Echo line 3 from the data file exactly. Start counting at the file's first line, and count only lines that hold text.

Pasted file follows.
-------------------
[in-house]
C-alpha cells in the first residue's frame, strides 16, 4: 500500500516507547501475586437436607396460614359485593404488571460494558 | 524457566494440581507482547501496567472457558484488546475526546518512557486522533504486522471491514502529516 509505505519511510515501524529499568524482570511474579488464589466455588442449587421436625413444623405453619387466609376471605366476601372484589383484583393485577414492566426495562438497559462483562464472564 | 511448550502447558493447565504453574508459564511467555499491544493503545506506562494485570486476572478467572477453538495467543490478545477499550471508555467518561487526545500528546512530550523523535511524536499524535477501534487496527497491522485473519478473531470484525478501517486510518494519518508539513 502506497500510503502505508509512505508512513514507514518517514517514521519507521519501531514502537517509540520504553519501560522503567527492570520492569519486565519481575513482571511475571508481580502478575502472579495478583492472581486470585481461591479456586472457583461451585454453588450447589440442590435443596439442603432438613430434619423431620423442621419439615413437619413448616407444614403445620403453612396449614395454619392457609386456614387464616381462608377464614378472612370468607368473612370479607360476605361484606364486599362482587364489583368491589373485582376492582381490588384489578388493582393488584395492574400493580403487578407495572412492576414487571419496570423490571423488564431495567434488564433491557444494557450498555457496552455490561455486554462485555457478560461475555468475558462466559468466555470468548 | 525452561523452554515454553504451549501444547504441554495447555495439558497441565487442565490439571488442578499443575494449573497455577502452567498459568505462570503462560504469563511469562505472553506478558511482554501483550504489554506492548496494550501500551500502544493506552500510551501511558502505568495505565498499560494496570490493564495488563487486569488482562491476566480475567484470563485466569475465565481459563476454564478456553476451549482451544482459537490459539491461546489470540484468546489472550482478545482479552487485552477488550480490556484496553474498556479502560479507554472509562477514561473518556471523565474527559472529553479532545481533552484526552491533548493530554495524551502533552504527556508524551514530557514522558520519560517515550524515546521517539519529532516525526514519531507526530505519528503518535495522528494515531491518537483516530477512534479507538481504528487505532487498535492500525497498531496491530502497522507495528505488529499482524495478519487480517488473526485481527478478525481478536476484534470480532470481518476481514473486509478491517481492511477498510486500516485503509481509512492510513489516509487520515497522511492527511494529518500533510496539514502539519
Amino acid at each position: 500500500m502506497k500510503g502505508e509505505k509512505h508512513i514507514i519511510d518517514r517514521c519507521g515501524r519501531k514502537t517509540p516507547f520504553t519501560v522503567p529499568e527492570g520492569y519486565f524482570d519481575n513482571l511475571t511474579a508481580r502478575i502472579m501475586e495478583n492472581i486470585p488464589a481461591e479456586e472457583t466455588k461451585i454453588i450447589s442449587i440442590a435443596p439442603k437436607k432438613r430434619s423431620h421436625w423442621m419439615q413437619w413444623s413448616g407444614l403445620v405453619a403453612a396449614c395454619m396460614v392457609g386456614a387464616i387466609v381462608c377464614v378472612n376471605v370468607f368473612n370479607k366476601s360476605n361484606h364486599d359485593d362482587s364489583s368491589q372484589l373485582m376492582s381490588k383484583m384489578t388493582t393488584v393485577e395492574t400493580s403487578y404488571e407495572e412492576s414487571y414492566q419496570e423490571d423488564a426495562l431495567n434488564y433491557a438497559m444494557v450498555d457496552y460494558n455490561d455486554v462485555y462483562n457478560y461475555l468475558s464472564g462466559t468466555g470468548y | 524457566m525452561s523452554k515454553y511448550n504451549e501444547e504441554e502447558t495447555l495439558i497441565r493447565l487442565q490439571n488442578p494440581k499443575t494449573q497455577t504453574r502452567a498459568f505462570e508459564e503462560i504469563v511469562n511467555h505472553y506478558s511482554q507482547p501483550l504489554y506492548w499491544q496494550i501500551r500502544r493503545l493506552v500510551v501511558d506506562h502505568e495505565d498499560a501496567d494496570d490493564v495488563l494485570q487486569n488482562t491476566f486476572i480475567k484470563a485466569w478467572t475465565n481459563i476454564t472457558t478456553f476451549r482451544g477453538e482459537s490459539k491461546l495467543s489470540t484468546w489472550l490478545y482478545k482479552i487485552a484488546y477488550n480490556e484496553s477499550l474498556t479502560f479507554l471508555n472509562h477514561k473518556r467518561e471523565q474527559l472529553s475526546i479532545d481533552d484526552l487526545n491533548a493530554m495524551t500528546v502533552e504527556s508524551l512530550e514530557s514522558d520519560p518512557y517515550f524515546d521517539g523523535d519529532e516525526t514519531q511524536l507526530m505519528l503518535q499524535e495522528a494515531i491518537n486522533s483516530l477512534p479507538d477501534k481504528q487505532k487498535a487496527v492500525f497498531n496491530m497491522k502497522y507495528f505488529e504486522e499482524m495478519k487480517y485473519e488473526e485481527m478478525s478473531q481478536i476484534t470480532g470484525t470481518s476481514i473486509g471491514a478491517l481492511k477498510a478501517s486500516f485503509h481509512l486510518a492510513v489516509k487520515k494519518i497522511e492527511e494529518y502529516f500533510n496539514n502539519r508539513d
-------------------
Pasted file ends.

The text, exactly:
Amino acid at each position: 500500500m502506497k500510503g502505508e509505505k509512505h508512513i514507514i519511510d518517514r517514521c519507521g515501524r519501531k514502537t517509540p516507547f520504553t519501560v522503567p529499568e527492570g520492569y519486565f524482570d519481575n513482571l511475571t511474579a508481580r502478575i502472579m501475586e495478583n492472581i486470585p488464589a481461591e479456586e472457583t466455588k461451585i454453588i450447589s442449587i440442590a435443596p439442603k437436607k432438613r430434619s423431620h421436625w423442621m419439615q413437619w413444623s413448616g407444614l403445620v405453619a403453612a396449614c395454619m396460614v392457609g386456614a387464616i387466609v381462608c377464614v378472612n376471605v370468607f368473612n370479607k366476601s360476605n361484606h364486599d359485593d362482587s364489583s368491589q372484589l373485582m376492582s381490588k383484583m384489578t388493582t393488584v393485577e395492574t400493580s403487578y404488571e407495572e412492576s414487571y414492566q419496570e423490571d423488564a426495562l431495567n434488564y433491557a438497559m444494557v450498555d457496552y460494558n455490561d455486554v462485555y462483562n457478560y461475555l468475558s464472564g462466559t468466555g470468548y | 524457566m525452561s523452554k515454553y511448550n504451549e501444547e504441554e502447558t495447555l495439558i497441565r493447565l487442565q490439571n488442578p494440581k499443575t494449573q497455577t504453574r502452567a498459568f505462570e508459564e503462560i504469563v511469562n511467555h505472553y506478558s511482554q507482547p501483550l504489554y506492548w499491544q496494550i501500551r500502544r493503545l493506552v500510551v501511558d506506562h502505568e495505565d498499560a501496567d494496570d490493564v495488563l494485570q487486569n488482562t491476566f486476572i480475567k484470563a485466569w478467572t475465565n481459563i476454564t472457558t478456553f476451549r482451544g477453538e482459537s490459539k491461546l495467543s489470540t484468546w489472550l490478545y482478545k482479552i487485552a484488546y477488550n480490556e484496553s477499550l474498556t479502560f479507554l471508555n472509562h477514561k473518556r467518561e471523565q474527559l472529553s475526546i479532545d481533552d484526552l487526545n491533548a493530554m495524551t500528546v502533552e504527556s508524551l512530550e514530557s514522558d520519560p518512557y517515550f524515546d521517539g523523535d519529532e516525526t514519531q511524536l507526530m505519528l503518535q499524535e495522528a494515531i491518537n486522533s483516530l477512534p479507538d477501534k481504528q487505532k487498535a487496527v492500525f497498531n496491530m497491522k502497522y507495528f505488529e504486522e499482524m495478519k487480517y485473519e488473526e485481527m478478525s478473531q481478536i476484534t470480532g470484525t470481518s476481514i473486509g471491514a478491517l481492511k477498510a478501517s486500516f485503509h481509512l486510518a492510513v489516509k487520515k494519518i497522511e492527511e494529518y502529516f500533510n496539514n502539519r508539513d